Swimming Pool Repair Tips
SWIMMING POOL VINYL LINERS
A Vinyl Lined pool has a vinyl membrane as it's pool floor and wall material. This vinyl fabric is custom made to fit the shell of the pool. Gunite and Shotcrete pools use a plaster finish, troweled by hand over the cementitious substrate. Plaster may also be called whitecoat or marcite. Aboveground vinyl liners may be Beaded, in which the top of the liner has a thick ridge which locks into a track or they may be an Overlap liner, which wraps over the top edge of the wall and down the outside. All inground liners are of the beaded type. Underneath the liner is a sand or cementitious floor, specified in dimension to the "cut" of the liner that is to be used. The floors come up to meet the walls, which are commonly 3 ft by 8 ft panels made of galvanized steel or thermoplastic. These walls are usually supported from behind so that they won't bow out against the weight of the water. All of the wall panels are secured together to make up the perimeter shape of the pool. For this reason, there are some limitations to the possible shapes of a vinyl liner pool.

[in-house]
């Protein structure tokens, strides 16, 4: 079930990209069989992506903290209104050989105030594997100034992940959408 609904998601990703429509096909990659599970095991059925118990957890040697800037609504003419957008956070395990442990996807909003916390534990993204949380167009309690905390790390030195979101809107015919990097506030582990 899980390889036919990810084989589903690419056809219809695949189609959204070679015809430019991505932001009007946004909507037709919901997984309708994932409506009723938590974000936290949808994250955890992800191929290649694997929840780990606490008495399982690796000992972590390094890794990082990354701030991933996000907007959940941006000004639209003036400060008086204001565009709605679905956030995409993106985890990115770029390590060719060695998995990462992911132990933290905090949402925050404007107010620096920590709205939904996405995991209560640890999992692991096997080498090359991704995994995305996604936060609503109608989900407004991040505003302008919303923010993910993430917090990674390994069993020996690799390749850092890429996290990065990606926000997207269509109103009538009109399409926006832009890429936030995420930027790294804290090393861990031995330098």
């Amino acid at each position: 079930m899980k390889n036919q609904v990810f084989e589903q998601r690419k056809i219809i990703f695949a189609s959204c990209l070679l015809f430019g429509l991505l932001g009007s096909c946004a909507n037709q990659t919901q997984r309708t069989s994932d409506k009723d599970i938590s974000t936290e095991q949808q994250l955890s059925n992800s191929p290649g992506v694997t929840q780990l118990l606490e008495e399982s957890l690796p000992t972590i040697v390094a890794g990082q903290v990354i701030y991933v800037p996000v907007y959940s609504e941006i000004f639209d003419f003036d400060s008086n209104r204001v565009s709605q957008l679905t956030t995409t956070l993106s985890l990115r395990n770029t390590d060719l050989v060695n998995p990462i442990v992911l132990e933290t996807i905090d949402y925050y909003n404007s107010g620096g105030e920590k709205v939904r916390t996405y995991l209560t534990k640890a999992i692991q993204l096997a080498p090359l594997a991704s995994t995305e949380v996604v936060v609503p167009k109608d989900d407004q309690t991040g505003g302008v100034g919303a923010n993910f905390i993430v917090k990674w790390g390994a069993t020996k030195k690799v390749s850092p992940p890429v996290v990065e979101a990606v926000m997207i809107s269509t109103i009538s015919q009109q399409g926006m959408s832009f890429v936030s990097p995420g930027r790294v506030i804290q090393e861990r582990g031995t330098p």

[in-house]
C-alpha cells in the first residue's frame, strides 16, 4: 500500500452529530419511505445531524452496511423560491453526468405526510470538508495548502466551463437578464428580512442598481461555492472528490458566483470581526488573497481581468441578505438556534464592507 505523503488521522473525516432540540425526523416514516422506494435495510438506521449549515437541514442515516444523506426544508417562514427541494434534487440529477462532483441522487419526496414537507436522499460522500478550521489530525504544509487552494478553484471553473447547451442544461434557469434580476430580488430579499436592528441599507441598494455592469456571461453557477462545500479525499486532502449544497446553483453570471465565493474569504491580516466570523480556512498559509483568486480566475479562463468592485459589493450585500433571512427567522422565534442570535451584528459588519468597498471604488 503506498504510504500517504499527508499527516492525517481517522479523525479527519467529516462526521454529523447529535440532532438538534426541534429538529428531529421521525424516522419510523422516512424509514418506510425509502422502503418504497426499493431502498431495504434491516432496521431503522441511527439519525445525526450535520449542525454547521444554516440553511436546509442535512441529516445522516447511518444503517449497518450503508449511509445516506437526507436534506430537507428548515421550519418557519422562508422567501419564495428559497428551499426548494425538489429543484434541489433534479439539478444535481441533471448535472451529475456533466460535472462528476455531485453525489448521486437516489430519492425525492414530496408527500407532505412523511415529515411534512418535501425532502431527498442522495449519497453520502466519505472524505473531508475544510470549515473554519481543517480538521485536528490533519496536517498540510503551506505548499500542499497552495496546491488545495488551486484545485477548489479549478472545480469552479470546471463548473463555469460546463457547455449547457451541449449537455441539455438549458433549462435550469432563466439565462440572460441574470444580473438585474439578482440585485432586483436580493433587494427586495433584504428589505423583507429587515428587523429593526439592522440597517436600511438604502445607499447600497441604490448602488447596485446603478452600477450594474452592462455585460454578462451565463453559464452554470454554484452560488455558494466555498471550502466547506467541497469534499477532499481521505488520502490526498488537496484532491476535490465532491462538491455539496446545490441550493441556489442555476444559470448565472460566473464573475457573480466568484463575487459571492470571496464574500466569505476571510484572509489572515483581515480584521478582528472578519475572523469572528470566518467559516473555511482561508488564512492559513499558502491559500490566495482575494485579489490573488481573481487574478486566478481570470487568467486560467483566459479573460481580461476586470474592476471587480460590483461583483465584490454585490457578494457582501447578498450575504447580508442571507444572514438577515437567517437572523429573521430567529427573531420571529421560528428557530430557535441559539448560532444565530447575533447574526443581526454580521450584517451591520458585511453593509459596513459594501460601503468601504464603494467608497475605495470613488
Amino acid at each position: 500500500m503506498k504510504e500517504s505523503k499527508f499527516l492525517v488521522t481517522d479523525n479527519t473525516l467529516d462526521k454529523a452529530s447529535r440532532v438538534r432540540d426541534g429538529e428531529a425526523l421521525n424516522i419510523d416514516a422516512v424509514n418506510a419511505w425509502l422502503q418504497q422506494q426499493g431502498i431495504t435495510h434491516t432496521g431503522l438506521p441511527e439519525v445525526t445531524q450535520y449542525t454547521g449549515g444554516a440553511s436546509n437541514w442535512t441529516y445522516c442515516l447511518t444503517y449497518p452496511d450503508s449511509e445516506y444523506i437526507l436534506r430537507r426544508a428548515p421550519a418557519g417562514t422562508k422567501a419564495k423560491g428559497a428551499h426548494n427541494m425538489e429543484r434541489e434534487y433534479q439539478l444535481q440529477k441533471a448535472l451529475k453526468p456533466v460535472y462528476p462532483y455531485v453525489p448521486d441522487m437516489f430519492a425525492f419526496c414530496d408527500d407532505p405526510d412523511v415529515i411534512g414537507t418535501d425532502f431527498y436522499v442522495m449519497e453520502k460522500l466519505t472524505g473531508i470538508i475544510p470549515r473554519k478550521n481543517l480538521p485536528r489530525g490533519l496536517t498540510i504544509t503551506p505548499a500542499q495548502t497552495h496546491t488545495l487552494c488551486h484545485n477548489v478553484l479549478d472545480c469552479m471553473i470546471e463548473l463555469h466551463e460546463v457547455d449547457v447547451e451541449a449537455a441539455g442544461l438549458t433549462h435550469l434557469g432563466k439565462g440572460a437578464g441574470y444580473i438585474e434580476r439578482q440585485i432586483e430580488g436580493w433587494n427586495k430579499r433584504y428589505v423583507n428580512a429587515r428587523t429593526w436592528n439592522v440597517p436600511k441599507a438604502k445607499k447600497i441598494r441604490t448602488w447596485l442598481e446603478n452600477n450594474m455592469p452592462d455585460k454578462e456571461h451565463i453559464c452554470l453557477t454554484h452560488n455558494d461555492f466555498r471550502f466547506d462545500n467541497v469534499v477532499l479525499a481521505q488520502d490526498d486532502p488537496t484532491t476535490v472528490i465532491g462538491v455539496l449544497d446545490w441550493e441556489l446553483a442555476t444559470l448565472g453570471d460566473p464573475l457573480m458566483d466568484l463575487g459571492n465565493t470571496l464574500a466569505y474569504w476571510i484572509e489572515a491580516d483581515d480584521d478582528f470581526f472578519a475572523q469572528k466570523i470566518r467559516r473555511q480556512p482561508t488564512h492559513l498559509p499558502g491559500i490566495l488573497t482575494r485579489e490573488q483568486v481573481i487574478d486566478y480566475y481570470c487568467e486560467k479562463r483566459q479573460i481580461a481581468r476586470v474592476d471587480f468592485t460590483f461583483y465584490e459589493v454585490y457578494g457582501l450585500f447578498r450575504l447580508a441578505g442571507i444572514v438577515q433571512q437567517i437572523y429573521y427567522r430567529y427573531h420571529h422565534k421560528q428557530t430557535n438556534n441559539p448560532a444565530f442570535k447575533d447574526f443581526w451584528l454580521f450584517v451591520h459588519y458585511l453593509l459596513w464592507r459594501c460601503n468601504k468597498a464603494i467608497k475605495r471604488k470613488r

Vinyl liner pool sales seem to be regional. Many areas of the country seem to have nothing but vinyl liner pools, whereas in other areas you'd be hard pressed to find even one. If you already own a vinyl pool; here are some service tips from our vinyl help file:
Vinyl Liner Repair
Liner bead coming out of the track? Liners are meant to fit tightly into the shape of the pool. If the liner was installed slightly off center, or if the liner is too large or too small for the pool's shape, you might experience the bead popping out of the track.
With the use of a heat gun or blow dryer and a lot of elbow grease (eat your wheaties), the liner can be stretched and locked back into the track. I was also informed by a pool tech recently that boiling hot water works well when you need to stretch a liner. If this is a continuing problem, the use of liner lock can help in keeping the bead in the track.Use caution with using electrical equipment (heat gun) around water (pool)
It's usually a lot of pulling and pushing to get a liner back into the track. In some cases you'll need to lower the water level a foot or more if it is out very far. Better to put back in small areas than to wait until you have to lower the water. Use of a small hair dryer (blow dryer) can heat up the liner, making it more stretchable, and easier to get back into the track. Be careful, keep the dryer moving and not too close to the vinyl! I once heated a hole right through a brand new liner using this trick! Also, if you drop the dryer into the water, don't reach in to grab it, you could become electrocuted. When the liner is put back into the track (it can be exhausting work, I'm telling you) consider using liner lock, pennies or popsicle sticks to help hold it in the track.